Lesson: Hardware Mapping

Explore how physical robot hardware devices are mapped to names that can be used in programs to access those devices.

Understand robot hardware mapping including controller phone configuration files and how to access hardware devices in software via the mapping scheme.


Two more preparatory topics and then we can write some code!

A key function of the FTC SDK, and of any robotics API, is to provide software access to the physical hardware of a robot. A way must be provided to allow programmers to identify, in software, hardware devices on the robot so that they can write programs that interact with that hardware. On the Tetrix/REV platform, this is called hardware mapping.

Hardware mapping consists of two parts, hardware configuration on the controller device and hardware mapping in your OpMode class.

When you power on or connect the robot controller phone to the REV Expansion Hub or power on the REV Control Hub, the controller app will use the active hardware configuration file to understand what hardware devices (motors, servos, sensors) are connected to the hub. The controller app will validate that it can communicate with the configured devices and display an error if any problems are found. 

You may have multiple configuration files defined on the controller device. These would allow for different sets of hardware to be connected to the hub or allow for the controller device to be used with different robots. In any case, there is only one active configuration, or none if you have not activated one. The current configuration file name is shown in the upper right area of the phone controller app screen or on the Driver Station screen. You create or access configuration files by clicking the three vertical dots in the upper right corner of the phone controller app main screen or the Driver Station screen for the Control Hub. On the menu, select Settings and then Configure Robot. If you already have one or more configuration files, they will be listed. If you have no configuration files, you will be asked to create a new one. You can edit (change), delete or activate an existing configuration file.

We will get into the details of the hardware configuration in a moment. Once a configuration has been created, when you are done you click Save at the top of the screen. This will save the configuration into a file, which you will be prompted to assign a name. After that you will see it on the list of available configuration files. Then use the back button to return to the main screen. The controller will verify the active configuration and if there are no problems, the main screen should display Robot Status as running and Op Mode as Stop Robot, with no error messages below that. The controller app is now ready to run the robot.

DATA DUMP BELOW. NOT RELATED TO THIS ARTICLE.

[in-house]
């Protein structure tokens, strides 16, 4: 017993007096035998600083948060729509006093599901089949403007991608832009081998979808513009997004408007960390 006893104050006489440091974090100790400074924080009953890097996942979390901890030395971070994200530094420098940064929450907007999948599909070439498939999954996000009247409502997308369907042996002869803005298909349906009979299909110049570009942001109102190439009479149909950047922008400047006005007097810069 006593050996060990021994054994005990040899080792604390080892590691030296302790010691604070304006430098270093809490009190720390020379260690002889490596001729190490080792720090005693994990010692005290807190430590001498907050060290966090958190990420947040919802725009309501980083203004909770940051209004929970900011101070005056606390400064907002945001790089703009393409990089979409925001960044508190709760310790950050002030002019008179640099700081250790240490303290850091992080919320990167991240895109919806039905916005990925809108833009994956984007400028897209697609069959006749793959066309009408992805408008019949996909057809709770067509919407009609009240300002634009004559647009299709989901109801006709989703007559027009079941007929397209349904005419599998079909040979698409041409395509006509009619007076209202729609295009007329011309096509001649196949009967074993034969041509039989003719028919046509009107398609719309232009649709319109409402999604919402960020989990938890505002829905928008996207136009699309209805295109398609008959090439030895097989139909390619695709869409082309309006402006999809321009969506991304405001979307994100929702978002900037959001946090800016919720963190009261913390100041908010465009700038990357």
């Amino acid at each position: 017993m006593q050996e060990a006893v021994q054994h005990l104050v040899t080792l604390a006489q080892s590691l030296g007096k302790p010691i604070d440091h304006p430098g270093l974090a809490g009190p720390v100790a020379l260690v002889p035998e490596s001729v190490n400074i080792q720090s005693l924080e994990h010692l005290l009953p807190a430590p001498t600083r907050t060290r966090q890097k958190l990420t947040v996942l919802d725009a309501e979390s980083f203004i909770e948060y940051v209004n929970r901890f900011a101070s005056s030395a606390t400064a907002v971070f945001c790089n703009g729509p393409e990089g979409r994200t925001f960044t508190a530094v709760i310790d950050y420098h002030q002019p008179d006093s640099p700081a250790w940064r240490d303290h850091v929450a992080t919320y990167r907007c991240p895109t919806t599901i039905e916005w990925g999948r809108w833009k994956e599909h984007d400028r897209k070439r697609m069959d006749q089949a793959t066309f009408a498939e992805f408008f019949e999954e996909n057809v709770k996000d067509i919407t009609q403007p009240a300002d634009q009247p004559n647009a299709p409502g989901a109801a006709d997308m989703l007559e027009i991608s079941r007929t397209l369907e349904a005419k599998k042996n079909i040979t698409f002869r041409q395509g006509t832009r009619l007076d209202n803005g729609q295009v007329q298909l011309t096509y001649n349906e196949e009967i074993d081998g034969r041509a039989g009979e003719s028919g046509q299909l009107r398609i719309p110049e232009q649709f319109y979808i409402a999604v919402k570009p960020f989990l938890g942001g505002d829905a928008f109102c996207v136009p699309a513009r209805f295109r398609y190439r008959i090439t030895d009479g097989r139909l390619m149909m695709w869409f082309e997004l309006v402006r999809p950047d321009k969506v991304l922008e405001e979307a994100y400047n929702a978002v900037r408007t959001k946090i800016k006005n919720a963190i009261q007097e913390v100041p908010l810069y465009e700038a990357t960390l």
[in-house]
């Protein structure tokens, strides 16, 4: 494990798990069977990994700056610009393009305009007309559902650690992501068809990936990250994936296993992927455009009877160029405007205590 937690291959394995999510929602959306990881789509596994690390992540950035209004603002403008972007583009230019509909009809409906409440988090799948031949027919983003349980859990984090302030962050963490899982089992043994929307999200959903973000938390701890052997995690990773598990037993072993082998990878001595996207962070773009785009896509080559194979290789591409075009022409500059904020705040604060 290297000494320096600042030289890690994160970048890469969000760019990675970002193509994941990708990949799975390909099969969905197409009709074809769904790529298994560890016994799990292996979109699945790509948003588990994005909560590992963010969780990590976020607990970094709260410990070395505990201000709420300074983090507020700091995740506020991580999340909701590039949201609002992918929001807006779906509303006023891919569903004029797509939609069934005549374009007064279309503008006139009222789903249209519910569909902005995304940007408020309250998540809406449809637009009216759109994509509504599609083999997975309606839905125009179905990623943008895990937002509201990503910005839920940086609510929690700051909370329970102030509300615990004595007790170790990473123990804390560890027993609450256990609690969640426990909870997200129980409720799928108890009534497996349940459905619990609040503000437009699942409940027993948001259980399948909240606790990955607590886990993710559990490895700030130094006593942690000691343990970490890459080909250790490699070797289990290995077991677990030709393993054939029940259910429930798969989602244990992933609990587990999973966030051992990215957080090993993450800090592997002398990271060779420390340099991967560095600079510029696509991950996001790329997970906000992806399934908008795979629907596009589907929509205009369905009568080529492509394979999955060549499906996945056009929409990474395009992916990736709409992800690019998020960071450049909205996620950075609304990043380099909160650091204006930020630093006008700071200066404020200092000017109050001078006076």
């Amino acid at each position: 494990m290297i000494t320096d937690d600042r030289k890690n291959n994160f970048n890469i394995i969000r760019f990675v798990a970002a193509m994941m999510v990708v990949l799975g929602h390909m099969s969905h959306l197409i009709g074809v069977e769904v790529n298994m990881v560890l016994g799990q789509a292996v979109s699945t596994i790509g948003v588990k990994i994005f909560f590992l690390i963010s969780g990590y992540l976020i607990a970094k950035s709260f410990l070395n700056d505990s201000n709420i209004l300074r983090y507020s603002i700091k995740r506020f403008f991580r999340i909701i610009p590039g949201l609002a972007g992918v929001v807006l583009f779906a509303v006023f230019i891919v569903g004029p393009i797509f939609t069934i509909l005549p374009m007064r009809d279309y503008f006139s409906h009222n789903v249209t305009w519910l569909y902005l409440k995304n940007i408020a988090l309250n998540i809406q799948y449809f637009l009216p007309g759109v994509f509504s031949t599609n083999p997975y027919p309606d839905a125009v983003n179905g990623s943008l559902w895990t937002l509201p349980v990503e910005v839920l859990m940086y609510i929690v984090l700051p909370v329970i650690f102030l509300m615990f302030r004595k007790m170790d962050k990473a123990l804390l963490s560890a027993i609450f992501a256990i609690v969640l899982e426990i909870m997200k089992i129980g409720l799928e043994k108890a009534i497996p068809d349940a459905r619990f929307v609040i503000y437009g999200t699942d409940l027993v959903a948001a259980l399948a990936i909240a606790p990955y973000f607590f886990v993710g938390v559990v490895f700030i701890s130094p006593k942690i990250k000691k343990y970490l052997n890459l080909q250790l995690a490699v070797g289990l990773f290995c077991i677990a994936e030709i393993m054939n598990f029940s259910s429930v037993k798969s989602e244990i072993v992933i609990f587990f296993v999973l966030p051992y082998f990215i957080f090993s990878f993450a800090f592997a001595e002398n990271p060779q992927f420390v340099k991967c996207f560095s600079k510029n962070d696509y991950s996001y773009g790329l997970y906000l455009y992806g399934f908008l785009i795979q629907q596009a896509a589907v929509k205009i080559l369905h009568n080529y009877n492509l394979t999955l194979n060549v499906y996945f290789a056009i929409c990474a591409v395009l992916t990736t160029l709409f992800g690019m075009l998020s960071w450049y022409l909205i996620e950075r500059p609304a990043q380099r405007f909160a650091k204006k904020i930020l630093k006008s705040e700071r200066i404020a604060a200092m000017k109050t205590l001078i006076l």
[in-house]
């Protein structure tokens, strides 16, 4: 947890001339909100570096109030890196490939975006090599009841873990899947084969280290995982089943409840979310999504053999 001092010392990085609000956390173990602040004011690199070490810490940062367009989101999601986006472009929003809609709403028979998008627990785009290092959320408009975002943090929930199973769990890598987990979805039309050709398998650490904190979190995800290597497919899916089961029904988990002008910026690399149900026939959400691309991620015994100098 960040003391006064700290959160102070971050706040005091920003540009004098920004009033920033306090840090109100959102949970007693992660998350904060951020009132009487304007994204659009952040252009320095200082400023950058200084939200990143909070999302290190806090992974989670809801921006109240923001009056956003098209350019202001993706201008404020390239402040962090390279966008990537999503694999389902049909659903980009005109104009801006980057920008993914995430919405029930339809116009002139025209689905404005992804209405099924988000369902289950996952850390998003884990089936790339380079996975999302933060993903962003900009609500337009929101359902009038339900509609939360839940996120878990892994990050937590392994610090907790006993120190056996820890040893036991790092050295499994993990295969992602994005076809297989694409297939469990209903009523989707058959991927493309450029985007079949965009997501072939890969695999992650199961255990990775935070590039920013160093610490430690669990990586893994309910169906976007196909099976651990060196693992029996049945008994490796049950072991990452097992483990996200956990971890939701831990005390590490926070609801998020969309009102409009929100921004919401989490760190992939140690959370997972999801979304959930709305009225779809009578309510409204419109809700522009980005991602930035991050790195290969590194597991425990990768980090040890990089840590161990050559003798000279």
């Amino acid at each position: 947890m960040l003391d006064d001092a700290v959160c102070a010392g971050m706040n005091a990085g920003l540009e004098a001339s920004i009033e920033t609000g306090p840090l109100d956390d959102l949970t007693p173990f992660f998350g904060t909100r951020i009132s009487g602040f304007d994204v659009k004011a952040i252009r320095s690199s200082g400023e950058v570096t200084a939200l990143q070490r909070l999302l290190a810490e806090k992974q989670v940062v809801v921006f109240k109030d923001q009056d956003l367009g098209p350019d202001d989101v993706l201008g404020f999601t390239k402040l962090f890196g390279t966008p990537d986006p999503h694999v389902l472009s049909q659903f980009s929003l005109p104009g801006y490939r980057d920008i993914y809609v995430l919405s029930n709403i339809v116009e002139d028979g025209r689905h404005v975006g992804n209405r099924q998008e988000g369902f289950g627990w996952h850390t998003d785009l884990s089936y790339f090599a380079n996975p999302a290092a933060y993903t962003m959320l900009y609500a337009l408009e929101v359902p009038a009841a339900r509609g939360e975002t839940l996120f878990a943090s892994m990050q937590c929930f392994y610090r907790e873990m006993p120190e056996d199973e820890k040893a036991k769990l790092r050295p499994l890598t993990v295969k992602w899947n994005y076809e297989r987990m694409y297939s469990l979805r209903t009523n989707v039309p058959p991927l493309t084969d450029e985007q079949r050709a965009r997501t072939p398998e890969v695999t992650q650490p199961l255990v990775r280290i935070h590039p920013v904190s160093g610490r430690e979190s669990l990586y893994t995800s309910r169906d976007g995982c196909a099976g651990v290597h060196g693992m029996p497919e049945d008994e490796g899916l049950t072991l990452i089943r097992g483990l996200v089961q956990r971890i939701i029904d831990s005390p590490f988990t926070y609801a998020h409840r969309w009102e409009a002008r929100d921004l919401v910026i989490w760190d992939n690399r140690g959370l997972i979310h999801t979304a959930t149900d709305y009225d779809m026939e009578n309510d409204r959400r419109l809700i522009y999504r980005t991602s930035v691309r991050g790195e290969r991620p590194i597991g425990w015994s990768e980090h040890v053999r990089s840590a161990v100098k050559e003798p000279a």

Configuration is all about telling the controller app which hardware devices (motors, servos, sensors) are on your robot, which hub port they are plugged into and assigning each device a name by which it will be known in the code you write.

Here is a video that shows the configuration process. Here is a detailed discussion of the process. The process is the same for the phone or Control Hub but with the Control Hub, you must do the configuration from the Driver Station phone.

Once you have a hardware configuration file defined and active on your controller device, you can proceed to the software side of hardware mapping.

In order to control your robot, you will need to create software object instances that control each of your hardware devices and connect those instances to the actual hardware devices. This is done through the hardwareMap static class. For example, lets say our robot has two DC motors, named left_motor and right_motor in the phone configuration and we want to control them in code:

Here we create two DCMotor type instance reference variables and then use the hardwareMap.dcMotor static class and call its method get with the names we assigned in our hardware configuration file. The get method creates a DCMotor object instance and maps it to the appropriate motor controller port using the name supplied and returns a reference to the instance to the leftMotor or rightMotor reference variables. Now we can control those motors using the various methods available on the DCMotor class like setPower(), which sets the power level of the motor.

This code appears in your OpMode class. The hardware device definitions typically are at the top of your class. The hardware mapping should occur in your initialization section, either in the init_loop() function of a regular OpMode or before the waitForStart() call in a linear OpMode. The setPower() calls would appear in your loop() method for a regular OpMode or after waitForStart(), to control actual robot movement.

There is a class for every hardware device and the hardwareMap package has subclasses to map every device. You will need to review the FTC API documentation to become familiar with the device classes available and the fields and methods each class has.

In this manner we map all of a robot's hardware devices to object instances of the appropriate class. We then use those object instances to interact with the devices.

Note that the OpMode classes (that you extend) provide built-in access to the Xbox controllers through the variables gamepad1 and gamepad2. This means you don't have to do the hardware mapping for the controllers.

Here is a set of videos discussing hardware configuration in more detail.

Finally, you can work with phone based hardware configurations from the Driver Station app as well as the Robot Controller app. This is handy as you don't need to remove the controller phone from the robot to access it's screen.